Let's take a look at what's been stored. We can do this by running a query within a Java application, or by using db4o's graphical database browser, the ObjectManager (this needs to be downloaded separately from the main db4o distribution). We'll do the latter here, and look at an example of running a query later on. Figure 1 shows the ObjectManager interface.
Figure 1. The db4o ObjectManager
Browsing an object database is very different from browsing a relational one. There are no tables. Instead, the database contents are shown as an object tree, similar to the way local variables are often displayed by debuggers in IDEs. There is a separate root node for each class that is stored. The set of objects of a particular class is called the extent of the class.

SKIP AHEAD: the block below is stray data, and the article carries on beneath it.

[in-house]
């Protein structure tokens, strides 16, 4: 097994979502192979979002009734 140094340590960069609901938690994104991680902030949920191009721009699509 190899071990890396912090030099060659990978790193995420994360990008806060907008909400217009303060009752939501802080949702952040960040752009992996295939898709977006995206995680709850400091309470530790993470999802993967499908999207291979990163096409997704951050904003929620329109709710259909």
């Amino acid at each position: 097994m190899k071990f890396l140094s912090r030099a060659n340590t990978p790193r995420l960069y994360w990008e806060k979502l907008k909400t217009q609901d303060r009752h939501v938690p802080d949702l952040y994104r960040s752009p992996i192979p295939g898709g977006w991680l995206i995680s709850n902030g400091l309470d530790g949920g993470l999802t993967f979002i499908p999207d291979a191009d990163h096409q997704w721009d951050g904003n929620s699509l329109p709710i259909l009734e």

Figure 2 shows the
Customer node expanded to show the fields of each object. Each object is identified by an object ID (OID) value (e.g.
1225 for the first
Customer). The first
Customer is associated with its
Address by holding a reference in its
address field to the
Address object with the OID
3108. The relationship is stored in almost exactly the same way it was represented in the objects in memory before they were stored. In contrast, in MySQL there will need to be matching values in the
id fields in order to maintain associations.
Figure 2. The
Customer object tree in the db4o database